It is important for everyone to put in place a Will but this becomes vital if you are the owner of a business. Should you die without making a Will then your estate passes under the intestacy provisions. This can place an extra burden on family members at a time of grief but for the family of a business owner and their employees it can be disastrous. The business can be left in limbo for months which can cause difficulties in paying staff and suppliers, fulfilling orders etc which over time will ultimately affect the value of the business that you have worked hard to build. With a Will your business continuity can be ensured.
When making a Will business owners need to consider how their business will function. You can, if you wish, appoint separate executors to deal with your business and business assets from those who will deal with your personal affairs. Whilst the law gives executors and trustees general powers, the statutory powers for running a business are designed just to keep the business “ticking over” until it is either sold or transferred. In your Will you can broaden these powers to ensure the smooth continuation of the business.
It is not just the day to day running of a business that is important to consider. Relief from inheritance tax is available to trading businesses and business assets provided you meet the necessary criteria. This gives business owners scope for inheritance tax planning both when considering lifetime gifts as well as on death. If you wish to make a gift of your business (or part of it) to a family member(s) then you should take legal advice to ensure that you benefit, in so far as possible, from this very valuable relief. In addition, a well drafted Will can ensure that your estate, to include your business, passes as tax efficiently as possible to your chosen beneficiaries.
Not only death can cause disruption to a business. If the business owner is unavoidably detained abroad (think of the ash cloud last year), becomes physically (temporarily or permanently) incapable of managing the business or worse, becomes mentally incapable of managing their affairs, then this too can cause difficulties. One way of ensuring that your business is not troubled in such circumstances is to put in place a Power of Attorney. A General Power of Attorney is one type in which you select the person or persons who can administer your affairs in your absence, this can be limited to just your business affairs or extend to your personal affairs as well. The limitations of this power is that it ceases to operate if you lose mental capacity. A Lasting Power of Attorney is an alternative.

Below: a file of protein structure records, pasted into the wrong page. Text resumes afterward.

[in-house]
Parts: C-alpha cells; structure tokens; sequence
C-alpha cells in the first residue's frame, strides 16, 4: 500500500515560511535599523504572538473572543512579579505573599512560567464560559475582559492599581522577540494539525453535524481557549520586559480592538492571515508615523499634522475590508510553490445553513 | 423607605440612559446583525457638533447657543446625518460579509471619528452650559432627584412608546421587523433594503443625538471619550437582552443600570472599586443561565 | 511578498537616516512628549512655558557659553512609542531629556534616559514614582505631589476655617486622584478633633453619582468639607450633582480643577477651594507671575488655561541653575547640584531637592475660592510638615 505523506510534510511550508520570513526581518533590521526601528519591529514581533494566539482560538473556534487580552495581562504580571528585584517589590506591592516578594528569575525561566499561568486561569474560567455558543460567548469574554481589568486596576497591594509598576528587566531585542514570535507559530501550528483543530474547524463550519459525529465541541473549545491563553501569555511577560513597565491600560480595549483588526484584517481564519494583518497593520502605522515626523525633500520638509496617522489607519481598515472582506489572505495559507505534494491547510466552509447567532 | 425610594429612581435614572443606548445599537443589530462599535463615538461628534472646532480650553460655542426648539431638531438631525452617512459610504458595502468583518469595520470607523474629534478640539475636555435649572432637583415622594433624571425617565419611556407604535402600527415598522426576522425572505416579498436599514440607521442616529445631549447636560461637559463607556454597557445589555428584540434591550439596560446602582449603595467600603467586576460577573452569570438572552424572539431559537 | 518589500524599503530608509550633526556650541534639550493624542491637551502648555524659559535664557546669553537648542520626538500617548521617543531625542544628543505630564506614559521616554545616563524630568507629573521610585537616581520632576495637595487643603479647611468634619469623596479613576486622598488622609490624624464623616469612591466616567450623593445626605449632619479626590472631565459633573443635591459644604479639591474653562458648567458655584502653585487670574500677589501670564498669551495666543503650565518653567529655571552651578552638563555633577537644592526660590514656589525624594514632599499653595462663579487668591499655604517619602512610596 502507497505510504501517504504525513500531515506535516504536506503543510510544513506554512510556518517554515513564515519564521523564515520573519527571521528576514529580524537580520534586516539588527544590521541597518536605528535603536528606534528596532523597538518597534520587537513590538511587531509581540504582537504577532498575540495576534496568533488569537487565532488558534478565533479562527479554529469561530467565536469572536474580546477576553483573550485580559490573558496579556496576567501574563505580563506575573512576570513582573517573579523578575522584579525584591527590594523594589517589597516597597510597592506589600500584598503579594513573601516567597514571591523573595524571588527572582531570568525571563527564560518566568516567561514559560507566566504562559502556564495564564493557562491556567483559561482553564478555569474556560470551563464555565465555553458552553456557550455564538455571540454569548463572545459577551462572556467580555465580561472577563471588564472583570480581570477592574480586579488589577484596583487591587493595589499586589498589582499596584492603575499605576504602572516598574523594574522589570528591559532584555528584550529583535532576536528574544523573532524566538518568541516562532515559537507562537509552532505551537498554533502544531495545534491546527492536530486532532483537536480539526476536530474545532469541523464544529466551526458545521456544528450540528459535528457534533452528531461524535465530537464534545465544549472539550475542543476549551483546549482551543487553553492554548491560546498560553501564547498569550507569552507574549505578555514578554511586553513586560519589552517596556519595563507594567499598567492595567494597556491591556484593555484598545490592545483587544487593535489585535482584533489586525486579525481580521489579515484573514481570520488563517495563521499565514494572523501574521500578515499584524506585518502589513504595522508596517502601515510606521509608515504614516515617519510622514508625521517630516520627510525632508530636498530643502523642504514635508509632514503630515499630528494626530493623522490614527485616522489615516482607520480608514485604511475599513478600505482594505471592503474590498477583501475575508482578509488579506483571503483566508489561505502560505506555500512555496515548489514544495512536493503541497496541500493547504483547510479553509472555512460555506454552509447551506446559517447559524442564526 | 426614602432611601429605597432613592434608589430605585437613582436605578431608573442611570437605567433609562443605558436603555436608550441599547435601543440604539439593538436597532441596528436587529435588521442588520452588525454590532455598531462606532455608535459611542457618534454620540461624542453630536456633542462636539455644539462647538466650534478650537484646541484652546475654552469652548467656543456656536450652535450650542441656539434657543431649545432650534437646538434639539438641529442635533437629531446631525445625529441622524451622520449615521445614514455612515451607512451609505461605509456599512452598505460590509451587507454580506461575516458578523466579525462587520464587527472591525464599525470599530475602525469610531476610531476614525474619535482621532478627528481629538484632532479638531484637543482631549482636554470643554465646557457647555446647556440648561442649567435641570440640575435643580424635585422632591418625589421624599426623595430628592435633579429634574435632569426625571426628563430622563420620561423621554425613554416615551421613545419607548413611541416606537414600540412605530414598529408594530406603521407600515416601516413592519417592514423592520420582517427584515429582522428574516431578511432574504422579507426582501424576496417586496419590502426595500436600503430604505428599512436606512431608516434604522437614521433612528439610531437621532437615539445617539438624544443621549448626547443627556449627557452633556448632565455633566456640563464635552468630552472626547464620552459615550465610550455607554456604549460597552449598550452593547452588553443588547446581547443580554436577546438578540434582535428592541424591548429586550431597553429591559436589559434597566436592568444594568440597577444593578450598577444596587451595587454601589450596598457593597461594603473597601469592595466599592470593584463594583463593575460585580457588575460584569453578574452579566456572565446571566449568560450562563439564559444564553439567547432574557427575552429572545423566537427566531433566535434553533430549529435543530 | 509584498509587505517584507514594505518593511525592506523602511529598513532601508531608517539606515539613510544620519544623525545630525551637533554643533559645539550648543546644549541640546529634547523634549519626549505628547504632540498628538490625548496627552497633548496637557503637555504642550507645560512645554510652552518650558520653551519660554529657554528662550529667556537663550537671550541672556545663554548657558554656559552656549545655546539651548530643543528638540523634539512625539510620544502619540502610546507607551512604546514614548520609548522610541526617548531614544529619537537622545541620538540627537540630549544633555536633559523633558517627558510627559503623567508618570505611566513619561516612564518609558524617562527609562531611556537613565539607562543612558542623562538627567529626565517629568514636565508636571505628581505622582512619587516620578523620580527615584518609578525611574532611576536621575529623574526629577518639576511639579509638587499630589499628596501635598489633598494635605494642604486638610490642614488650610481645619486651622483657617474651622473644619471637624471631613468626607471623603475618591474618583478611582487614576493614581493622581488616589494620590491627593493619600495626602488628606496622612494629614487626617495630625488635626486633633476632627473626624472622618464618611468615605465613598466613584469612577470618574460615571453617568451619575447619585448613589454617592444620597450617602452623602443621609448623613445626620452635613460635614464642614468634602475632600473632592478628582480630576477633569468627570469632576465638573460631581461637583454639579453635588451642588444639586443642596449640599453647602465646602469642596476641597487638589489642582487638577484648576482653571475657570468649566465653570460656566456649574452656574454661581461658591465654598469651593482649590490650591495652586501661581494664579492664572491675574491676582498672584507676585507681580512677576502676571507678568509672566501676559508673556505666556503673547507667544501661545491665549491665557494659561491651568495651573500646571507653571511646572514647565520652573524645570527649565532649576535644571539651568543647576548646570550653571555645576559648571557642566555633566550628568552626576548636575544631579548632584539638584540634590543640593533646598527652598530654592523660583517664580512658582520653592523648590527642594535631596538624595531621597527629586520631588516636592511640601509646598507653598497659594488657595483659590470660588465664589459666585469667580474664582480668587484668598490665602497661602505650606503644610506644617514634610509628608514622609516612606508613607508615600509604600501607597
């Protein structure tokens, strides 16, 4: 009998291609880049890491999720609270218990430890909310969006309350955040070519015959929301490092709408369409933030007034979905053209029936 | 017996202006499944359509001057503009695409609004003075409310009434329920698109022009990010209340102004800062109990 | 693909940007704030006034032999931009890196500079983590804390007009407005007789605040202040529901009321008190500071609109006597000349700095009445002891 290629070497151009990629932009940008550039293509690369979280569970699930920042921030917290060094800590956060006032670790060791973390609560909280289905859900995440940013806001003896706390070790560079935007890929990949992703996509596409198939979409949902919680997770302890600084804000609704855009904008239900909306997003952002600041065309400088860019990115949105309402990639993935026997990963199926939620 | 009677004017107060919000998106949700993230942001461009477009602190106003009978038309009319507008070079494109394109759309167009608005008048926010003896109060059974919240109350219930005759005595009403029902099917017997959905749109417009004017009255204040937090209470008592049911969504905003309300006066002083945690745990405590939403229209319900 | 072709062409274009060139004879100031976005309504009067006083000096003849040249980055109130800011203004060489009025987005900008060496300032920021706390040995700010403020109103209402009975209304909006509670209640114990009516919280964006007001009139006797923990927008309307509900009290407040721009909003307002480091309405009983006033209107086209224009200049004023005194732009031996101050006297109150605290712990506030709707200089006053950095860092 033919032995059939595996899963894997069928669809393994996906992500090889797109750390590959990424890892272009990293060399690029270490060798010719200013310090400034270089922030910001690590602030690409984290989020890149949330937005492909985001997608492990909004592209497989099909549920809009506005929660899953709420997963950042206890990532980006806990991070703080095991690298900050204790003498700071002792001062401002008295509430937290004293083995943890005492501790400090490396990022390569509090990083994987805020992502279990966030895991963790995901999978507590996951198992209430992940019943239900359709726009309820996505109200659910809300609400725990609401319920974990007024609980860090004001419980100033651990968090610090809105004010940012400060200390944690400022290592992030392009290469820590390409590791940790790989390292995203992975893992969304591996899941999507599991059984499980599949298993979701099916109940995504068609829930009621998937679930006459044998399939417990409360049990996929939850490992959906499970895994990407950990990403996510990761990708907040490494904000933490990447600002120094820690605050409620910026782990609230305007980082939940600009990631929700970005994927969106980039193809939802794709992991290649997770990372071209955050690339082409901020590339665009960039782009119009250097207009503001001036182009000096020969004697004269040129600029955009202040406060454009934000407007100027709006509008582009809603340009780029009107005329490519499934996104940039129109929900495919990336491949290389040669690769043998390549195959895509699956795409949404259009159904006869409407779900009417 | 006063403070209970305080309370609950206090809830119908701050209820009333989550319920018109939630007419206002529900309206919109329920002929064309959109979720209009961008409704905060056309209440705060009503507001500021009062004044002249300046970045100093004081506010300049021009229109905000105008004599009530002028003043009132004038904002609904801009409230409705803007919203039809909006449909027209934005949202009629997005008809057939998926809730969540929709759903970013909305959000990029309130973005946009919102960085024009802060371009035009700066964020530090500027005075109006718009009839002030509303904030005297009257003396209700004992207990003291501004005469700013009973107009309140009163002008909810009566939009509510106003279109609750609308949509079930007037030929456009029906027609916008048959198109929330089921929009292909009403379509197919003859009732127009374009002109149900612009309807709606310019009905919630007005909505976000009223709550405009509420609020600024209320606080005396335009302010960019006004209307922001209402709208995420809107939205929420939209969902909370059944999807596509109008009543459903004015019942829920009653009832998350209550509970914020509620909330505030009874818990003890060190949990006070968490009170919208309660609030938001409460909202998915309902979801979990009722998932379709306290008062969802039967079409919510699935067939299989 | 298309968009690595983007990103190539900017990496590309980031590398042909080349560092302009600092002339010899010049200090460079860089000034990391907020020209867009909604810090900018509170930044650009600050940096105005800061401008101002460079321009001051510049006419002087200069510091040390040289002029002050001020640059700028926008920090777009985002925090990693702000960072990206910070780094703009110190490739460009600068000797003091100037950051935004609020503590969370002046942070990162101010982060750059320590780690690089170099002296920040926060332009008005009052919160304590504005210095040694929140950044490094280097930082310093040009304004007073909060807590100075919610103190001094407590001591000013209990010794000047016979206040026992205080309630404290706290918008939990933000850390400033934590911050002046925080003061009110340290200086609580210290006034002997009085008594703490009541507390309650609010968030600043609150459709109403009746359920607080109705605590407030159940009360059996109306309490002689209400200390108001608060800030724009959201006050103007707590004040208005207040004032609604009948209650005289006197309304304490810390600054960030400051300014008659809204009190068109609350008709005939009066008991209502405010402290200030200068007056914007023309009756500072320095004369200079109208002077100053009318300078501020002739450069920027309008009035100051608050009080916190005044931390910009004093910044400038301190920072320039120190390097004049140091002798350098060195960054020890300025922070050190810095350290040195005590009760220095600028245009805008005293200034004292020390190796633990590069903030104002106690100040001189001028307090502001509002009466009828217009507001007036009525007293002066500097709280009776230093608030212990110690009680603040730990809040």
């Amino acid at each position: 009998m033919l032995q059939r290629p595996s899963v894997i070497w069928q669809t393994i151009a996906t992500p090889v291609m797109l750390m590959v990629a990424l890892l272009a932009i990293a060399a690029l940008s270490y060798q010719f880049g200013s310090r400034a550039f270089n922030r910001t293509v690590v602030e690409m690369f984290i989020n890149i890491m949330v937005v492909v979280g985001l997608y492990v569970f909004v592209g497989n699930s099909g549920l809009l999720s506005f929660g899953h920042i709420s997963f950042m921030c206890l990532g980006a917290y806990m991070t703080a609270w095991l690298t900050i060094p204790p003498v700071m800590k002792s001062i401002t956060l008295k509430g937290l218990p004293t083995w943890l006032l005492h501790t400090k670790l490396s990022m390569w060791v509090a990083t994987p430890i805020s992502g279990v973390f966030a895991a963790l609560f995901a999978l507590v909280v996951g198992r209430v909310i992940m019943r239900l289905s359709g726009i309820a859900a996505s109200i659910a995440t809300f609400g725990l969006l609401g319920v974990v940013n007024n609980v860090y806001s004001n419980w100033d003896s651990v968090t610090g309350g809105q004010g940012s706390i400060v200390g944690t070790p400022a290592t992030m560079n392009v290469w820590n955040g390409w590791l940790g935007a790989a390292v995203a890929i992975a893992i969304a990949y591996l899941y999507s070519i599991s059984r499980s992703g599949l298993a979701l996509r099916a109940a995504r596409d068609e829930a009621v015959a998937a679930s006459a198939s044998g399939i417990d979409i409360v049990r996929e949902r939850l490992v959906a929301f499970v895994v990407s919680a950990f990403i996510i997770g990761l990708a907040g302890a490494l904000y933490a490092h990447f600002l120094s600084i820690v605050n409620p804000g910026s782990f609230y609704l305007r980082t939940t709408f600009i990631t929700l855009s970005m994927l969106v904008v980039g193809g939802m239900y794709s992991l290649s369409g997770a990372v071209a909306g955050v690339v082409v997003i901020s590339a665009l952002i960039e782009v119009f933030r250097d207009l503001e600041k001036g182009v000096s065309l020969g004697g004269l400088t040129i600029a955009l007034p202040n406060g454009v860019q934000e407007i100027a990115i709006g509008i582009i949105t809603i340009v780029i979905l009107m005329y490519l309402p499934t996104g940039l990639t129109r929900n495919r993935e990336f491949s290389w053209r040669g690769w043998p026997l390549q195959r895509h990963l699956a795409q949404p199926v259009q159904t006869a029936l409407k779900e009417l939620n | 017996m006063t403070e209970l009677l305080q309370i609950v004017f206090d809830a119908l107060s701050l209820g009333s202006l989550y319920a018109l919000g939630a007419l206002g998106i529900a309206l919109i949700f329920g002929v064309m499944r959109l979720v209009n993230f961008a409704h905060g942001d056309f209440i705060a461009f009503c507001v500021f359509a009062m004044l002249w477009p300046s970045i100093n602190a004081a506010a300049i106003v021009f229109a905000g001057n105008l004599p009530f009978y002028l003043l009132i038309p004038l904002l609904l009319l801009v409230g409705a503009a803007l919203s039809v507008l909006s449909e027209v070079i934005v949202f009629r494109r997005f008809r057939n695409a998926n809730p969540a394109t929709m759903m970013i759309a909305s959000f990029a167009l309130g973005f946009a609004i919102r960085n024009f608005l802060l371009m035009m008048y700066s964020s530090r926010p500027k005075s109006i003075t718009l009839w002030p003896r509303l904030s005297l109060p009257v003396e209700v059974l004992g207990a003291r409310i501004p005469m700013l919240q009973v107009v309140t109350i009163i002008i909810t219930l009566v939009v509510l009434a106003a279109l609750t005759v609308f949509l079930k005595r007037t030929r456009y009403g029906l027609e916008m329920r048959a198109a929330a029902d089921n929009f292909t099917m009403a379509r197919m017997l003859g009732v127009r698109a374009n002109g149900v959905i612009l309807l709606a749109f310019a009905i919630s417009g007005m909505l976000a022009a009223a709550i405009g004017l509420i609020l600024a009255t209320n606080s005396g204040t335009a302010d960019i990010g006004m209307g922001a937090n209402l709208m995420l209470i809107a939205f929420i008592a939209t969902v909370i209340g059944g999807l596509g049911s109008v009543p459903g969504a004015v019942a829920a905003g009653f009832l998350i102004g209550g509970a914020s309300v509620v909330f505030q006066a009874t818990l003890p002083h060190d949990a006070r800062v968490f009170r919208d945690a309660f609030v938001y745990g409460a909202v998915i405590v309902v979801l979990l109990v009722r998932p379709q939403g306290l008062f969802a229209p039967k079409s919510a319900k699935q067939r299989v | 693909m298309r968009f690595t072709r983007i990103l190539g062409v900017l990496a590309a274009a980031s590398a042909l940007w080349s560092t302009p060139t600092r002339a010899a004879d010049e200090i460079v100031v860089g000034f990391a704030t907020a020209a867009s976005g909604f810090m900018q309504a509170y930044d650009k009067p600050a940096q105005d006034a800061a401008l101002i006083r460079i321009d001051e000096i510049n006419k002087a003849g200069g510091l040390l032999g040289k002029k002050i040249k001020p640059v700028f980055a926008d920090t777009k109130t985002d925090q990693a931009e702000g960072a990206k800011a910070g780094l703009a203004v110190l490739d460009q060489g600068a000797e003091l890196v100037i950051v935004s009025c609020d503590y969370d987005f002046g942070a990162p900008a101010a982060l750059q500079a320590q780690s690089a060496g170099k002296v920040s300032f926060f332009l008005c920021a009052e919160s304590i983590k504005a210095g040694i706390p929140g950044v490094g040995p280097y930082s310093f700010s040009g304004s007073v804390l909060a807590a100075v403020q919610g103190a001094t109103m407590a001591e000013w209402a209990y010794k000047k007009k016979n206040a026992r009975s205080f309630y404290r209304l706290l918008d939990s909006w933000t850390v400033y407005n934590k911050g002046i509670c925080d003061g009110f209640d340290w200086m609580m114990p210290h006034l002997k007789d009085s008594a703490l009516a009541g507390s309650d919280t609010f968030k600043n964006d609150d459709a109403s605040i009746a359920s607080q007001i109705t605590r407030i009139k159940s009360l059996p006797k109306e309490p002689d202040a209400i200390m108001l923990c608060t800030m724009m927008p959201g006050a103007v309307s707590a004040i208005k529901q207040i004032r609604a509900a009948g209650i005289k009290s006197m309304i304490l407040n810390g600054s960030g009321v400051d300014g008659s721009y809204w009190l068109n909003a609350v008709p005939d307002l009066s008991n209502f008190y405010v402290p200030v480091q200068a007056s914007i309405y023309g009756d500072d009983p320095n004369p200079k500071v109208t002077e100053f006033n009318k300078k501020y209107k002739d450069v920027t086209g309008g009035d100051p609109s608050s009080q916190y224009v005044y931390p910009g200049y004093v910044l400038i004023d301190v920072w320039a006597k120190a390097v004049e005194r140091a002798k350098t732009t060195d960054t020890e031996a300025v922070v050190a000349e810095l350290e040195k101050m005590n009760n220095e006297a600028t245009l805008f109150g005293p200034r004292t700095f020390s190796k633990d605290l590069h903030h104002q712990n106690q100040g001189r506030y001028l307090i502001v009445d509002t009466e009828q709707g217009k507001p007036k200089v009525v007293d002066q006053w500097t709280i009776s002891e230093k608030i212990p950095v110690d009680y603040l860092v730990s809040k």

Remember, the goodwill of a business can be seriously affected by the death, absence or incapacity of the owner. Make sure you take steps to ensure that your business is not the one to suffer.
Florence and Andrew are both members of the AMD Solicitors Wills Probate and Trust team. Florence is a full member of the Society of Trust and Estate Practitioners (STEP) (the leading professional body for practitioners in the fields of trusts and estates) having completed the necessary STEP qualifications. Telephone 0117 9898518 or email firstname.lastname@example.org or email@example.com.
Copyright AMD Solicitors 2011
This article is provided for general information purposes only and represents our understanding of the relevant law and practice as at the date of uploading. This article should not be relied upon as legal advice pertaining to any specific factual situation. Legal decisions should be made only after proper consultation with a legal professional of your choosing.Back to Index